15

Javascript Math trigonomerial methos return wrong results. Try

alert(Math.sin(Math.PI));

it doesn't return 0.

Maybe problem is with javascript decimal number precision. Is there any workoround to get correct results?

  • Is it acceptable to your side to round off the result? 1.2246467991473532e-16 is quite small and rounding it off will convert it to 0. Well, JS's Math is not developed for high precision math :-( – OnesimusUnbound Jun 3 '11 at 6:17
  • 1
    possible duplicate of Floating point numbers and JavaScript modulus operator and probably a couple hundred others. – mu is too short Jun 3 '11 at 6:22
  • woes of finite precision... (even though 1-Math.pow(Math.cos(Math.PI),2) == 0) – CAFxX Jun 3 '11 at 6:49
  • 1
    Maybe you should read "What Every Computer Scientist Should Know About Floating Point Arithmetic": download.oracle.com/docs/cd/E19957-01/806-3568/… – duffymo Jun 3 '11 at 9:17
  • just noticed this. Just nuts. You would think they could have friggin optimized sin to give the right answer. – George Mauer Apr 30 '16 at 17:10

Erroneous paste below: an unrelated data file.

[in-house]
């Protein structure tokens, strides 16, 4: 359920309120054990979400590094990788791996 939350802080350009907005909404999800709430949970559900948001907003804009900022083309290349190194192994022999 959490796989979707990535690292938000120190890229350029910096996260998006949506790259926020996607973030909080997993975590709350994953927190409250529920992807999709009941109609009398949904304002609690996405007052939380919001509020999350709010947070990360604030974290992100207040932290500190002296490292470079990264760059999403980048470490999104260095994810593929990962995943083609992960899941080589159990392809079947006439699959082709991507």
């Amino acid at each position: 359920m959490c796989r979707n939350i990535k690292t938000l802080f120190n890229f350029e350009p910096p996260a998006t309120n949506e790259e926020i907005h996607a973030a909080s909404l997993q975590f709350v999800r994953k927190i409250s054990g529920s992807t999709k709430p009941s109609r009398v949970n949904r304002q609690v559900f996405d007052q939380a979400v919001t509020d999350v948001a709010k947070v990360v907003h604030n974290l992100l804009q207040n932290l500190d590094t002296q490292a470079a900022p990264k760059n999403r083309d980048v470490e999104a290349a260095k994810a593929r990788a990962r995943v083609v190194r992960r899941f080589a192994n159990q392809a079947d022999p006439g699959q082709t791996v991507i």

15

It's very, very close to zero, though. (~ 10^-16)

And alert(Math.sin(Math.PI/2)) does return 1.

It's just one of things you have to be careful of when dealing with floating point arithmetic. Rounding errors pop up all over the place.

0

you can use

Math.sin(Math.PI).toFixed(3) // "0.000"

Examples:

const cos = (a) => Math.cos(Math.PI * a / 180); cos(90) // 6.123233995736766e-17

then you can use .toFixed()

cos(90).toFixed(3) // "0.000"

Note

.toFixed() returns string, so you can parse it to float using parseFloat()

parseFloat(cos(90).toFixed(3)) // 0.000

-3

Well, I suppose that's because Math.PI is not accurate it's 3.14 not 3.1415926. Try to

alert(Math.sin(3.1415926));

If that's still not enough you may try to use expansion in Taylor series

sin x = x - x^3 / 3! + x^5 / 5! - x^7 / 7! ......
  • 5
    I know this answer is almost 2 years old, but which JS implementation has (or had) Math.PI accurate to only two decimal places? Also, the Taylor series "solution" doesn't make any sense because if the problem is the accuracy of π (i.e. x) what would it help to use an approximation of the sin function? – JJJ Apr 6 '13 at 7:30

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